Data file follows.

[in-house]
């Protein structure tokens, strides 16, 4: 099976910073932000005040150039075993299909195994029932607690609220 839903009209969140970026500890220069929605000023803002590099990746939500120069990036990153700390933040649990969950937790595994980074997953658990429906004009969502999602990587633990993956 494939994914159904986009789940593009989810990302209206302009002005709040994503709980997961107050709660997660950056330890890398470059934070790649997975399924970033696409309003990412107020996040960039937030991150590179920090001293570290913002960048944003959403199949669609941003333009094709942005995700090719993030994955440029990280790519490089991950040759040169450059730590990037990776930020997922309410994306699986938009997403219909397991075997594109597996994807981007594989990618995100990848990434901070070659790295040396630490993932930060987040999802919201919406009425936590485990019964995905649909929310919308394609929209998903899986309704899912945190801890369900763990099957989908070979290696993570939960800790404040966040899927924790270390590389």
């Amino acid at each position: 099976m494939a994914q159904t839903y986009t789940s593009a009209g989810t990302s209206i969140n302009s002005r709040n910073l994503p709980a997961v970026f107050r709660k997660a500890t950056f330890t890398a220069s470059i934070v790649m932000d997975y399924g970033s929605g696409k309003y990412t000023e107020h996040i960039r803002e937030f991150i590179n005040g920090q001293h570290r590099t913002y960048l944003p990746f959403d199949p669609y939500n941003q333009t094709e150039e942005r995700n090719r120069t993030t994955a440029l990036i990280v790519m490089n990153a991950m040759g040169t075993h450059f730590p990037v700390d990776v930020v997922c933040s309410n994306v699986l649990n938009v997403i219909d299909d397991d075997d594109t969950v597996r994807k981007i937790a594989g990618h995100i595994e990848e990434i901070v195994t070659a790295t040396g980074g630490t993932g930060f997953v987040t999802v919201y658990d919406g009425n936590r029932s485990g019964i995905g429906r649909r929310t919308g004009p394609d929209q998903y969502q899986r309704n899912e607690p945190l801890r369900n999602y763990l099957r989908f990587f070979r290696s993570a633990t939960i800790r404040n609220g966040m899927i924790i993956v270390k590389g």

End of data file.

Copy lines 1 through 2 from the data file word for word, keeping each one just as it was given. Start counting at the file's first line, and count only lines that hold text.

[in-house]
């Protein structure tokens, strides 16, 4: 099976910073932000005040150039075993299909195994029932607690609220 839903009209969140970026500890220069929605000023803002590099990746939500120069990036990153700390933040649990969950937790595994980074997953658990429906004009969502999602990587633990993956 494939994914159904986009789940593009989810990302209206302009002005709040994503709980997961107050709660997660950056330890890398470059934070790649997975399924970033696409309003990412107020996040960039937030991150590179920090001293570290913002960048944003959403199949669609941003333009094709942005995700090719993030994955440029990280790519490089991950040759040169450059730590990037990776930020997922309410994306699986938009997403219909397991075997594109597996994807981007594989990618995100990848990434901070070659790295040396630490993932930060987040999802919201919406009425936590485990019964995905649909929310919308394609929209998903899986309704899912945190801890369900763990099957989908070979290696993570939960800790404040966040899927924790270390590389």